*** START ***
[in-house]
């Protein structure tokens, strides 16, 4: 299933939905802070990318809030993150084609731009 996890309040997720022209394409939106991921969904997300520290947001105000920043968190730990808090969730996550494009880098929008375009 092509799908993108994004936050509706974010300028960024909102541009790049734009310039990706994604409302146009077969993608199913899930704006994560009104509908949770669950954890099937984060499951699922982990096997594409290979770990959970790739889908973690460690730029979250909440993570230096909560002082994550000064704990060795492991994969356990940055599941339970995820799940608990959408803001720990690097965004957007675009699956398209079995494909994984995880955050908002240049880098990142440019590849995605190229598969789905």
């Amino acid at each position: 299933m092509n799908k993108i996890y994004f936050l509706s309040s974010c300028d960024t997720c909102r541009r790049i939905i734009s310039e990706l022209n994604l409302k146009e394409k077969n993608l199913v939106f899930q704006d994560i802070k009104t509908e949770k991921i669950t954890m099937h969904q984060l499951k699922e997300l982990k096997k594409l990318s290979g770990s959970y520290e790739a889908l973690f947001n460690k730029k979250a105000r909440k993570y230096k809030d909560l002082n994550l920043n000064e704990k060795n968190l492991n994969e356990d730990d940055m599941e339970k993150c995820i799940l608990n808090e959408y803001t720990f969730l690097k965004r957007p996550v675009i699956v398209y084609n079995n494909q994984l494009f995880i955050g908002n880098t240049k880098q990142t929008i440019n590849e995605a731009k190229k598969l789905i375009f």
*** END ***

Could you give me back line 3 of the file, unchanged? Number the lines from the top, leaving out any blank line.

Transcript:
């Amino acid at each position: 299933m092509n799908k993108i996890y994004f936050l509706s309040s974010c300028d960024t997720c909102r541009r790049i939905i734009s310039e990706l022209n994604l409302k146009e394409k077969n993608l199913v939106f899930q704006d994560i802070k009104t509908e949770k991921i669950t954890m099937h969904q984060l499951k699922e997300l982990k096997k594409l990318s290979g770990s959970y520290e790739a889908l973690f947001n460690k730029k979250a105000r909440k993570y230096k809030d909560l002082n994550l920043n000064e704990k060795n968190l492991n994969e356990d730990d940055m599941e339970k993150c995820i799940l608990n808090e959408y803001t720990f969730l690097k965004r957007p996550v675009i699956v398209y084609n079995n494909q994984l494009f995880i955050g908002n880098t240049k880098q990142t929008i440019n590849e995605a731009k190229k598969l789905i375009f």